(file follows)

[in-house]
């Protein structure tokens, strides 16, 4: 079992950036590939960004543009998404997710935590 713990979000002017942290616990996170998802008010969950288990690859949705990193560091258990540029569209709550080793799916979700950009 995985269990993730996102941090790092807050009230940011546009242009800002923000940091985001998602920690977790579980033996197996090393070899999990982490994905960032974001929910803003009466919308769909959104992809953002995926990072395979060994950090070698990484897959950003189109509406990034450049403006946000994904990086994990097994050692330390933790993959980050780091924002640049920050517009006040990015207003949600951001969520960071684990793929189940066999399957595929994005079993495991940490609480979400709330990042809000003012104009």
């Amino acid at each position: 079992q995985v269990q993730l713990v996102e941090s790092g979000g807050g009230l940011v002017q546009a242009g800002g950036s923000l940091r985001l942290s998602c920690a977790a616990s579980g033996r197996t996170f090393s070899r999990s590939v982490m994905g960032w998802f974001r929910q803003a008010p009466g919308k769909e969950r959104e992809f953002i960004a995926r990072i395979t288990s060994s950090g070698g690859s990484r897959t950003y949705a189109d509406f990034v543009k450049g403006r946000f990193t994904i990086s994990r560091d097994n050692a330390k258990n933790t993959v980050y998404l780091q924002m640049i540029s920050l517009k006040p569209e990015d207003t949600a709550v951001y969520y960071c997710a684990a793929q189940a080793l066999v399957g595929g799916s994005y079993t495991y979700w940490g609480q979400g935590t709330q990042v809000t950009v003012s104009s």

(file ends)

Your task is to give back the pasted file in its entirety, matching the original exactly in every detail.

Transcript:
[in-house]
């Protein structure tokens, strides 16, 4: 079992950036590939960004543009998404997710935590 713990979000002017942290616990996170998802008010969950288990690859949705990193560091258990540029569209709550080793799916979700950009 995985269990993730996102941090790092807050009230940011546009242009800002923000940091985001998602920690977790579980033996197996090393070899999990982490994905960032974001929910803003009466919308769909959104992809953002995926990072395979060994950090070698990484897959950003189109509406990034450049403006946000994904990086994990097994050692330390933790993959980050780091924002640049920050517009006040990015207003949600951001969520960071684990793929189940066999399957595929994005079993495991940490609480979400709330990042809000003012104009």
């Amino acid at each position: 079992q995985v269990q993730l713990v996102e941090s790092g979000g807050g009230l940011v002017q546009a242009g800002g950036s923000l940091r985001l942290s998602c920690a977790a616990s579980g033996r197996t996170f090393s070899r999990s590939v982490m994905g960032w998802f974001r929910q803003a008010p009466g919308k769909e969950r959104e992809f953002i960004a995926r990072i395979t288990s060994s950090g070698g690859s990484r897959t950003y949705a189109d509406f990034v543009k450049g403006r946000f990193t994904i990086s994990r560091d097994n050692a330390k258990n933790t993959v980050y998404l780091q924002m640049i540029s920050l517009k006040p569209e990015d207003t949600a709550v951001y969520y960071c997710a684990a793929q189940a080793l066999v399957g595929g799916s994005y079993t495991y979700w940490g609480q979400g935590t709330q990042v809000t950009v003012s104009s």